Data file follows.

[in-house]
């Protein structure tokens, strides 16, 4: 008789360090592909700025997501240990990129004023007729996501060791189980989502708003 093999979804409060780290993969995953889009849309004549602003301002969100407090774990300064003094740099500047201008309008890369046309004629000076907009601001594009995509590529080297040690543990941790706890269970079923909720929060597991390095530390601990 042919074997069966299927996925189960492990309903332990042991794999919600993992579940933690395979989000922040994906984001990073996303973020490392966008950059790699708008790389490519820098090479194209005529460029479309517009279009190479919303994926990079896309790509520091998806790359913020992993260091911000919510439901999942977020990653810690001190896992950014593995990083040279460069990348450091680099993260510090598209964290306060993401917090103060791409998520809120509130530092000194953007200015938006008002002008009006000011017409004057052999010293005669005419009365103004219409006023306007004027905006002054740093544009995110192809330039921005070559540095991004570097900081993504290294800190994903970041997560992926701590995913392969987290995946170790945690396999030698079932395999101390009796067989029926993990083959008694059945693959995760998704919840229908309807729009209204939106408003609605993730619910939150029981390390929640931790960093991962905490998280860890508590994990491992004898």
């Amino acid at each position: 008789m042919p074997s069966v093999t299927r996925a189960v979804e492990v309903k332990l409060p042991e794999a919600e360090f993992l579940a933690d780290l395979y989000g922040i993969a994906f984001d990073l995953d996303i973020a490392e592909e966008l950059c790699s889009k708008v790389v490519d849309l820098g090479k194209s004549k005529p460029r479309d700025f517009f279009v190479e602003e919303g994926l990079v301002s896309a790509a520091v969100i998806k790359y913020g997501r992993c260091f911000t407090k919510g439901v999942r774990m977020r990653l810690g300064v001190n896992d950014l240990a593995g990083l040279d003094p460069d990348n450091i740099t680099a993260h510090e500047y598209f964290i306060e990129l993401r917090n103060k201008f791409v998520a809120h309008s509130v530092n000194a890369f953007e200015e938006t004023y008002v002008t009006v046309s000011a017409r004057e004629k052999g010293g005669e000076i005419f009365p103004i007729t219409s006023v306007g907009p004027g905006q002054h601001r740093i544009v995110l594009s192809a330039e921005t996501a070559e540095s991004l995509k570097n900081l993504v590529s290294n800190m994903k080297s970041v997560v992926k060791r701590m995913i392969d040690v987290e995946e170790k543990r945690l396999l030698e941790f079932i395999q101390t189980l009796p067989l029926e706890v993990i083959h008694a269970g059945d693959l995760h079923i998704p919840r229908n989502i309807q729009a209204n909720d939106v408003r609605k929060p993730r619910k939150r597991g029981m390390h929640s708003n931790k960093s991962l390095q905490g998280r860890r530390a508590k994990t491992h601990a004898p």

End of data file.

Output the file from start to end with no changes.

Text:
[in-house]
């Protein structure tokens, strides 16, 4: 008789360090592909700025997501240990990129004023007729996501060791189980989502708003 093999979804409060780290993969995953889009849309004549602003301002969100407090774990300064003094740099500047201008309008890369046309004629000076907009601001594009995509590529080297040690543990941790706890269970079923909720929060597991390095530390601990 042919074997069966299927996925189960492990309903332990042991794999919600993992579940933690395979989000922040994906984001990073996303973020490392966008950059790699708008790389490519820098090479194209005529460029479309517009279009190479919303994926990079896309790509520091998806790359913020992993260091911000919510439901999942977020990653810690001190896992950014593995990083040279460069990348450091680099993260510090598209964290306060993401917090103060791409998520809120509130530092000194953007200015938006008002002008009006000011017409004057052999010293005669005419009365103004219409006023306007004027905006002054740093544009995110192809330039921005070559540095991004570097900081993504290294800190994903970041997560992926701590995913392969987290995946170790945690396999030698079932395999101390009796067989029926993990083959008694059945693959995760998704919840229908309807729009209204939106408003609605993730619910939150029981390390929640931790960093991962905490998280860890508590994990491992004898």
């Amino acid at each position: 008789m042919p074997s069966v093999t299927r996925a189960v979804e492990v309903k332990l409060p042991e794999a919600e360090f993992l579940a933690d780290l395979y989000g922040i993969a994906f984001d990073l995953d996303i973020a490392e592909e966008l950059c790699s889009k708008v790389v490519d849309l820098g090479k194209s004549k005529p460029r479309d700025f517009f279009v190479e602003e919303g994926l990079v301002s896309a790509a520091v969100i998806k790359y913020g997501r992993c260091f911000t407090k919510g439901v999942r774990m977020r990653l810690g300064v001190n896992d950014l240990a593995g990083l040279d003094p460069d990348n450091i740099t680099a993260h510090e500047y598209f964290i306060e990129l993401r917090n103060k201008f791409v998520a809120h309008s509130v530092n000194a890369f953007e200015e938006t004023y008002v002008t009006v046309s000011a017409r004057e004629k052999g010293g005669e000076i005419f009365p103004i007729t219409s006023v306007g907009p004027g905006q002054h601001r740093i544009v995110l594009s192809a330039e921005t996501a070559e540095s991004l995509k570097n900081l993504v590529s290294n800190m994903k080297s970041v997560v992926k060791r701590m995913i392969d040690v987290e995946e170790k543990r945690l396999l030698e941790f079932i395999q101390t189980l009796p067989l029926e706890v993990i083959h008694a269970g059945d693959l995760h079923i998704p919840r229908n989502i309807q729009a209204n909720d939106v408003r609605k929060p993730r619910k939150r597991g029981m390390h929640s708003n931790k960093s991962l390095q905490g998280r860890r530390a508590k994990t491992h601990a004898p």